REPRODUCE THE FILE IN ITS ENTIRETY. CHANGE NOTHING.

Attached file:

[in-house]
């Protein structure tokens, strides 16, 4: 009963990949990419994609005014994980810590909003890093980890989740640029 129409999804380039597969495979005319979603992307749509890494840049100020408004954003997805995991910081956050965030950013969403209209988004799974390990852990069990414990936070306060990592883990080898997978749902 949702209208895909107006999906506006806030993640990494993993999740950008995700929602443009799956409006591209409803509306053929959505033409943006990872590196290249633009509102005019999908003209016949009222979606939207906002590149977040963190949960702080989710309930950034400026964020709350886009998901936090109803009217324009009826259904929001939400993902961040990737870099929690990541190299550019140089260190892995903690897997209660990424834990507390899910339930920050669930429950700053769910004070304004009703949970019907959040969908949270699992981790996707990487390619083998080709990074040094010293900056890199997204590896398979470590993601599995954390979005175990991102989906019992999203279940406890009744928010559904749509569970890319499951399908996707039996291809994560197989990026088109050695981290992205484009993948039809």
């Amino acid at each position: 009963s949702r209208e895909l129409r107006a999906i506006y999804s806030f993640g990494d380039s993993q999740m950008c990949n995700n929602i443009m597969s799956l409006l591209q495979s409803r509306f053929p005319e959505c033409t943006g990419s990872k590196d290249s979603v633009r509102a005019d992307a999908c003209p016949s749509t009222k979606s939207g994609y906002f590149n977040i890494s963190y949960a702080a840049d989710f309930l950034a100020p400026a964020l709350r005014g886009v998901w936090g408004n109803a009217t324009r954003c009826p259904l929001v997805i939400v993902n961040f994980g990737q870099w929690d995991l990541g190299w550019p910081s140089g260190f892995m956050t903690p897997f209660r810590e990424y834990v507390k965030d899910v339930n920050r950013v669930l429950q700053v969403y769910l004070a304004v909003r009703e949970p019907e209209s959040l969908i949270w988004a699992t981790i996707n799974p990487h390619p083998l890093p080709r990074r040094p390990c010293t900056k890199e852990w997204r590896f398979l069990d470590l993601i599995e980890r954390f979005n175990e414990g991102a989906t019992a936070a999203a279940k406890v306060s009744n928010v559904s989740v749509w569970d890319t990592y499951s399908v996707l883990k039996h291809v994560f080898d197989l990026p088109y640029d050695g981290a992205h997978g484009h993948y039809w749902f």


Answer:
[in-house]
């Protein structure tokens, strides 16, 4: 009963990949990419994609005014994980810590909003890093980890989740640029 129409999804380039597969495979005319979603992307749509890494840049100020408004954003997805995991910081956050965030950013969403209209988004799974390990852990069990414990936070306060990592883990080898997978749902 949702209208895909107006999906506006806030993640990494993993999740950008995700929602443009799956409006591209409803509306053929959505033409943006990872590196290249633009509102005019999908003209016949009222979606939207906002590149977040963190949960702080989710309930950034400026964020709350886009998901936090109803009217324009009826259904929001939400993902961040990737870099929690990541190299550019140089260190892995903690897997209660990424834990507390899910339930920050669930429950700053769910004070304004009703949970019907959040969908949270699992981790996707990487390619083998080709990074040094010293900056890199997204590896398979470590993601599995954390979005175990991102989906019992999203279940406890009744928010559904749509569970890319499951399908996707039996291809994560197989990026088109050695981290992205484009993948039809």
């Amino acid at each position: 009963s949702r209208e895909l129409r107006a999906i506006y999804s806030f993640g990494d380039s993993q999740m950008c990949n995700n929602i443009m597969s799956l409006l591209q495979s409803r509306f053929p005319e959505c033409t943006g990419s990872k590196d290249s979603v633009r509102a005019d992307a999908c003209p016949s749509t009222k979606s939207g994609y906002f590149n977040i890494s963190y949960a702080a840049d989710f309930l950034a100020p400026a964020l709350r005014g886009v998901w936090g408004n109803a009217t324009r954003c009826p259904l929001v997805i939400v993902n961040f994980g990737q870099w929690d995991l990541g190299w550019p910081s140089g260190f892995m956050t903690p897997f209660r810590e990424y834990v507390k965030d899910v339930n920050r950013v669930l429950q700053v969403y769910l004070a304004v909003r009703e949970p019907e209209s959040l969908i949270w988004a699992t981790i996707n799974p990487h390619p083998l890093p080709r990074r040094p390990c010293t900056k890199e852990w997204r590896f398979l069990d470590l993601i599995e980890r954390f979005n175990e414990g991102a989906t019992a936070a999203a279940k406890v306060s009744n928010v559904s989740v749509w569970d890319t990592y499951s399908v996707l883990k039996h291809v994560f080898d197989l990026p088109y640029d050695g981290a992205h997978g484009h993948y039809w749902f």